Re: LANG: Dynamic characteristics

Mark Waks (
Thu, 14 Jul 94 16:22:01 EDT

Kevin writes:
>these discussions of Lisp and Forth disturb me a little bit. We want everyday
>people to be able to create VRML documents. You can't expect an accountant
>from Des Moines to learn lisp just for this?
> [...]
>We need a really simple, english-like scripting language, in my opinion, if we
>want real people to write scripts.

Actually, what we need are good graphical design tools. I have yet to
see an "English-like" language that an average person can actually
use successfully without a fair bit of frustration. (And yes, I've
played with a lot of them.)

Remember, we're talking about the way to create *sophisticated*
functionality. Basic movement capabilities and such can be integral to
the objects (eg, Inventor's engines). But people are going to want to
create scenes of considerable dynamic complexity in Cyberspace, and
that's going to require pretty sophisticated tools. If we limit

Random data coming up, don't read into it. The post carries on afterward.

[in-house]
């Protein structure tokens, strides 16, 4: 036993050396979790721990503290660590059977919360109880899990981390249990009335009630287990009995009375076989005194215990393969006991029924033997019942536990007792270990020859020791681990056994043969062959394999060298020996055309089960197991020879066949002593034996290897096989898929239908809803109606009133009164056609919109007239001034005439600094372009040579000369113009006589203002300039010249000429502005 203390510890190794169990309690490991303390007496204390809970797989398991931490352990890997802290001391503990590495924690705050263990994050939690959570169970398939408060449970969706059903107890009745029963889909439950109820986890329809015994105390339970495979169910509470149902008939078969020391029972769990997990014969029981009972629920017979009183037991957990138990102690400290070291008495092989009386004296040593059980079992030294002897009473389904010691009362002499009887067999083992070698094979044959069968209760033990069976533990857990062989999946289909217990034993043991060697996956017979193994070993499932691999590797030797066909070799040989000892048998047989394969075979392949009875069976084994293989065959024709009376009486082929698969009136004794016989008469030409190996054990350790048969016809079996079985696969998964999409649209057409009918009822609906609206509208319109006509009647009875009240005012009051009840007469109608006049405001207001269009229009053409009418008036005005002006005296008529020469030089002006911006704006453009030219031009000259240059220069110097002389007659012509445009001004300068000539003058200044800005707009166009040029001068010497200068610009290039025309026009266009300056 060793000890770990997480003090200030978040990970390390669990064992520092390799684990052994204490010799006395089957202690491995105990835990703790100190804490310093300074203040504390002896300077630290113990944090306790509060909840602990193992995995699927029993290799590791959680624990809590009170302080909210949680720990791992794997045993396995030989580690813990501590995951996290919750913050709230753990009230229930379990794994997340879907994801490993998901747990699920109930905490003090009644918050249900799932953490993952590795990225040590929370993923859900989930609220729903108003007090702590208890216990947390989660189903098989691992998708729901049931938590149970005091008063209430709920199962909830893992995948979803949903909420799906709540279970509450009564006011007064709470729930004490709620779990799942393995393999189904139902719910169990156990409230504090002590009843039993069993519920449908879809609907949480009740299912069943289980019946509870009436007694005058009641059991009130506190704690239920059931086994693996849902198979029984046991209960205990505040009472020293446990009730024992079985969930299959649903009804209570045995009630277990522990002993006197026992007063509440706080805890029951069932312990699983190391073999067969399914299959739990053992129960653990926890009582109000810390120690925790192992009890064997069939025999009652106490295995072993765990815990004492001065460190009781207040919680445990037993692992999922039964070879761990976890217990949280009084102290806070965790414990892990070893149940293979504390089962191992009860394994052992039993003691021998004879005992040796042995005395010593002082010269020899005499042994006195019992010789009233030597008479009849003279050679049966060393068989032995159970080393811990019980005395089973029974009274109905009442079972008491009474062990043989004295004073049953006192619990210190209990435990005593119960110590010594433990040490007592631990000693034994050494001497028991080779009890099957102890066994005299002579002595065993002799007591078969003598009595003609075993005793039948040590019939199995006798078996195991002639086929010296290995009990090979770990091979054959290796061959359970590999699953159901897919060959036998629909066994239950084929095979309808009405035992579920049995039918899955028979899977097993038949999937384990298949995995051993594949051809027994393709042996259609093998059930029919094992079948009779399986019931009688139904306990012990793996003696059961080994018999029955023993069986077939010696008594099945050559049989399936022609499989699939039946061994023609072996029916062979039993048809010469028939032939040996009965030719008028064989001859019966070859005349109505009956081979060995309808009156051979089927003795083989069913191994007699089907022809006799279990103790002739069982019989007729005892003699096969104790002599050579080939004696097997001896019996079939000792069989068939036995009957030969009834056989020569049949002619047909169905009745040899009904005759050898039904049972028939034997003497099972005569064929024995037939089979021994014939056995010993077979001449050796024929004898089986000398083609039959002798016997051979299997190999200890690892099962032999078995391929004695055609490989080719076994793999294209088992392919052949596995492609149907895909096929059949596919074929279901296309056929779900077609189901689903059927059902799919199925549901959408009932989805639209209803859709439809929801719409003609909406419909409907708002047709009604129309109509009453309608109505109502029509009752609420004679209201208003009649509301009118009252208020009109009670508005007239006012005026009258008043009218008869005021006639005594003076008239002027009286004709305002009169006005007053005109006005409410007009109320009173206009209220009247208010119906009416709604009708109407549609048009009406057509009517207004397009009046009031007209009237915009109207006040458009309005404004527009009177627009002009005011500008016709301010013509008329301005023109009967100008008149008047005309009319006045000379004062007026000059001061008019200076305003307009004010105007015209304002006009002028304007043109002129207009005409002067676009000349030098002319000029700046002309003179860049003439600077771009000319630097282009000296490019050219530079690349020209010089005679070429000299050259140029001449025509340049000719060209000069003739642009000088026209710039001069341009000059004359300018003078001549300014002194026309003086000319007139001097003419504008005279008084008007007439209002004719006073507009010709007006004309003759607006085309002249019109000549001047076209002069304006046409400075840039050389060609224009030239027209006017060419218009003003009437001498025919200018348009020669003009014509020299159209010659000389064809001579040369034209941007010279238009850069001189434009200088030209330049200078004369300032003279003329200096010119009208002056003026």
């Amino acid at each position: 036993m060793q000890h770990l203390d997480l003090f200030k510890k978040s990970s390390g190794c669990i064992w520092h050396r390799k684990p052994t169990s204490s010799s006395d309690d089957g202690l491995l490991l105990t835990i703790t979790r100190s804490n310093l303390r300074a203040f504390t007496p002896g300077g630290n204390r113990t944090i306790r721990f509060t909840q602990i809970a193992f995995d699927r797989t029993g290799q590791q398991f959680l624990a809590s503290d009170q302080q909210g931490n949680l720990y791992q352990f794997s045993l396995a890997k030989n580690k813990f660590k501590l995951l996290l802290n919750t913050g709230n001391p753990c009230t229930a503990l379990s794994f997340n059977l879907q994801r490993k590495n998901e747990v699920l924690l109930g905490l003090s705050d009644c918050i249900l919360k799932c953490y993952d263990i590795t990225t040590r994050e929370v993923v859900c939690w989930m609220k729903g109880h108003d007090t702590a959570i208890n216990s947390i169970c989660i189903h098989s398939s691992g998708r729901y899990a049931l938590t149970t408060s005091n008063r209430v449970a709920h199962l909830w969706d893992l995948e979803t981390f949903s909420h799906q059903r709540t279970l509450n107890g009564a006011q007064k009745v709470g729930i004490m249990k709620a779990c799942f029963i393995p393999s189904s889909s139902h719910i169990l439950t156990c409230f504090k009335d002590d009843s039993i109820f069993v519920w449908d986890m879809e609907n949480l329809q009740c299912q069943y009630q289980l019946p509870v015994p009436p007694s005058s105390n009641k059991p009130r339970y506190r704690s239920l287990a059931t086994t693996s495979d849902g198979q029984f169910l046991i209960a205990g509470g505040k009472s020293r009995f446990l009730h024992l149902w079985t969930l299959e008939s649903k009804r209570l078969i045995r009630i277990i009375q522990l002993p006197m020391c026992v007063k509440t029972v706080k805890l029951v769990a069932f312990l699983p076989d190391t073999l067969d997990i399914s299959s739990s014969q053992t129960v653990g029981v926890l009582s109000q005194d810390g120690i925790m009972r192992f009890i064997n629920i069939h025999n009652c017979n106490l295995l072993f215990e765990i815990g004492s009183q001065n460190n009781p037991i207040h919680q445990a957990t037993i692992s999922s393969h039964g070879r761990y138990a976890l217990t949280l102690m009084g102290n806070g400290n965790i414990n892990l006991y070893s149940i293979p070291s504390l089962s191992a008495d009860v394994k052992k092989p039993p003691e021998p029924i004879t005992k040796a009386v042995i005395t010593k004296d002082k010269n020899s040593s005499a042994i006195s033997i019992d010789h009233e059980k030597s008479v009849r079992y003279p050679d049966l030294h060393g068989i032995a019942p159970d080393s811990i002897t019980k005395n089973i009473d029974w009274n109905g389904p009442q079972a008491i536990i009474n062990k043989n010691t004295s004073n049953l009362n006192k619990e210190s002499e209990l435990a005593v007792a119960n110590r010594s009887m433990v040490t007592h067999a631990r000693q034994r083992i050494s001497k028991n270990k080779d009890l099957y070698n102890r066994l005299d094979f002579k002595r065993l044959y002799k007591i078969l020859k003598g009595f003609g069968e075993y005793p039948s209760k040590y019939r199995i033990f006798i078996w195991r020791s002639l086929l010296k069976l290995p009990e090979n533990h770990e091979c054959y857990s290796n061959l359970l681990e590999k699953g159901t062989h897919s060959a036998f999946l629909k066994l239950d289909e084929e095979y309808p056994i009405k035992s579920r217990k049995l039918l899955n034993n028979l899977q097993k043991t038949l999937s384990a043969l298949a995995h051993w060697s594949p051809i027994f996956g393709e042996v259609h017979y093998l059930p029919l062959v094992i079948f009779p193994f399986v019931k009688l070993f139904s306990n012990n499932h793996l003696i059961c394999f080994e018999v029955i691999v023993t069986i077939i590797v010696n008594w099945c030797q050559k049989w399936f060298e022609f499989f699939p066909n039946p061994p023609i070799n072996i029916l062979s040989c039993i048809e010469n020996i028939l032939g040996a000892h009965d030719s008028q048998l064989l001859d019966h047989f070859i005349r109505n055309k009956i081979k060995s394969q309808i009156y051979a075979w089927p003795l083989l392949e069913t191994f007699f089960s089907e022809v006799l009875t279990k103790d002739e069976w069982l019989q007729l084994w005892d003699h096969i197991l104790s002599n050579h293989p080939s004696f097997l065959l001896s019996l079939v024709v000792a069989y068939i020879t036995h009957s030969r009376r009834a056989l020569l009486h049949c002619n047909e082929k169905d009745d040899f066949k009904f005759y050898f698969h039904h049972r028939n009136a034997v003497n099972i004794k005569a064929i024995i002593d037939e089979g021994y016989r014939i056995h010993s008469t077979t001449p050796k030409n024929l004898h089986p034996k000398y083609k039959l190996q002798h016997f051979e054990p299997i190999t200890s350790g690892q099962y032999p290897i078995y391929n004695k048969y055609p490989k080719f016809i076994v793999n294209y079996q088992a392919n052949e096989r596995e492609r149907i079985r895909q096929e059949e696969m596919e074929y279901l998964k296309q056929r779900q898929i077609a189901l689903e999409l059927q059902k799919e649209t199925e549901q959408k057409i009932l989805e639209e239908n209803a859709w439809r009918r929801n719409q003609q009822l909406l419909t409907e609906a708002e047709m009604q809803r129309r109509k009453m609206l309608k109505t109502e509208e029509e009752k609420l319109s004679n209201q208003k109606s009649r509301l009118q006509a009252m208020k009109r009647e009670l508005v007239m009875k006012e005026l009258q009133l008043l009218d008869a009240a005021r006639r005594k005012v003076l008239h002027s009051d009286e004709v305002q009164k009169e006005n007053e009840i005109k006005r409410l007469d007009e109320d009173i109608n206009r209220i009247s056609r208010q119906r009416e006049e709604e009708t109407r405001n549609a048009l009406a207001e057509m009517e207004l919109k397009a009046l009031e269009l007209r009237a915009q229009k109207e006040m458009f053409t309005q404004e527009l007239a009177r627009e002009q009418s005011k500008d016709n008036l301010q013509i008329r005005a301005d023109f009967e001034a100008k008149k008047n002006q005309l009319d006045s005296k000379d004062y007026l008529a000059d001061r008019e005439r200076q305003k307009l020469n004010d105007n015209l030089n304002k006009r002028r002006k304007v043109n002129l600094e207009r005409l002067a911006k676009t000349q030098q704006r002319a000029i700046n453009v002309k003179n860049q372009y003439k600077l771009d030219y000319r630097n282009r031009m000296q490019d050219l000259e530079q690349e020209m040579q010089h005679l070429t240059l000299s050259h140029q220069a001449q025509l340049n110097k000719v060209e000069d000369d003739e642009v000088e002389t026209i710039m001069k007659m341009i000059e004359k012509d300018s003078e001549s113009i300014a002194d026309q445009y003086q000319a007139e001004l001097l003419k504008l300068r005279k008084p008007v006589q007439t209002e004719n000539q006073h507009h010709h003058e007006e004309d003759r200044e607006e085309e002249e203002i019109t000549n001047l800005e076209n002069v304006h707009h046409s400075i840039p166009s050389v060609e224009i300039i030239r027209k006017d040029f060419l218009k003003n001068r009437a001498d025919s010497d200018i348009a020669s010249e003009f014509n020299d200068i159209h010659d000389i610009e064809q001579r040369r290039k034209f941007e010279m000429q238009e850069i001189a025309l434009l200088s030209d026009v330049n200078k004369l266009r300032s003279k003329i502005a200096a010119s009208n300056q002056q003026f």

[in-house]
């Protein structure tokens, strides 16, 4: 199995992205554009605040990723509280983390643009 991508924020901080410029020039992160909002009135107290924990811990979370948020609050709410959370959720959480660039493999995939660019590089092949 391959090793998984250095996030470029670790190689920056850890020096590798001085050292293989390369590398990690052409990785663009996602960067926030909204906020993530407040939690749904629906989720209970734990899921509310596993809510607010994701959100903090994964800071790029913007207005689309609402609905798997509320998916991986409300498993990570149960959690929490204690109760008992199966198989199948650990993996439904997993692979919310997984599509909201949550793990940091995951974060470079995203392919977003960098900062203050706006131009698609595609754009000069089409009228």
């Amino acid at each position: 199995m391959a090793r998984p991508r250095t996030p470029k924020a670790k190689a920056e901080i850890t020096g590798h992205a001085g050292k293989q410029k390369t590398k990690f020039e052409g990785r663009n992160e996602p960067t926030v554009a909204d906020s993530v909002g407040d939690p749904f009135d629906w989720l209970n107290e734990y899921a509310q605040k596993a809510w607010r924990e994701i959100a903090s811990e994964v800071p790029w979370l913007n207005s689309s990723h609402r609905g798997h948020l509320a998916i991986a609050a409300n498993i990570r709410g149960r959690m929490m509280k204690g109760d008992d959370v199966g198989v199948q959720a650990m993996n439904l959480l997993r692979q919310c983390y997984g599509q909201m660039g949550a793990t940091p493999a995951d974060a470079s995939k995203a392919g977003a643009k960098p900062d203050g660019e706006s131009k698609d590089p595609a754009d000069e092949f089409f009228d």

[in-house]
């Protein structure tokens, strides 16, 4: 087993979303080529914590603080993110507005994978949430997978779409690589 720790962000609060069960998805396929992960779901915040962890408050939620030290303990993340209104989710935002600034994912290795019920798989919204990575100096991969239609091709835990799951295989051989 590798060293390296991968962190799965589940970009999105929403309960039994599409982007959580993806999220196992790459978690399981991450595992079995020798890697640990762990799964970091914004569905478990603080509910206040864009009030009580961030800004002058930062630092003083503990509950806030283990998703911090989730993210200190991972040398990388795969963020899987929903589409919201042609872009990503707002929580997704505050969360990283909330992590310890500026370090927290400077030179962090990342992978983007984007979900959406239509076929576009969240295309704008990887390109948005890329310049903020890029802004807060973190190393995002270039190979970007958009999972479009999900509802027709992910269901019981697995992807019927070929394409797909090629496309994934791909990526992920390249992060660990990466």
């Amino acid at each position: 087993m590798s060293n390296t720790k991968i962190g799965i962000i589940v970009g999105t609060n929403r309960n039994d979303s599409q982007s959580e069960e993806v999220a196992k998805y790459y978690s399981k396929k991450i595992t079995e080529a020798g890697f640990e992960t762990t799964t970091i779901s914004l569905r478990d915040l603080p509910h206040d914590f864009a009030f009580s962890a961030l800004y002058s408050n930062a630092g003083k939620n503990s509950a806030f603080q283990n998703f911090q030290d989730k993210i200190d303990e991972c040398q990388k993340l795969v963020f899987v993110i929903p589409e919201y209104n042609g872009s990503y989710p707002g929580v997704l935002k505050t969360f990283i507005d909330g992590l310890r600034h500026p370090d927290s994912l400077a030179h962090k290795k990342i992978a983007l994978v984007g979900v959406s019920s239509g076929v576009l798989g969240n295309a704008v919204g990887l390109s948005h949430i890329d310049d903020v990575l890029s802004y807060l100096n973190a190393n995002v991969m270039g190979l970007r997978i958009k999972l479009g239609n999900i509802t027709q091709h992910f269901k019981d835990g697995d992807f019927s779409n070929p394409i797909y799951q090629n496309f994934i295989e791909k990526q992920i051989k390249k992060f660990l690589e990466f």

ourselves to what a non-programmer can produce, we're never going
to be able to explore cyberspace's real potential -- this *will*
reduce us to the lowest common denominator.

Without question, we should have some good WYSIWYG tools that a
non-techie can use to produce scenes that are pretty and functional.
But we also need hooks, so that the sophisticated author can really
push the envelope. And that's where this dynamic language comes in...

-- Justin
Who has a suspicion that Mark is going
to tell us to get back to the point
any minute now...

Random Quote du Jour:

"... I used to think there was a definite connection between Ignorance
and Bliss ... but then I began reading messages on Usenet, and discovered
how unhappy some of the writers were ... :)"
-- Pat Townsend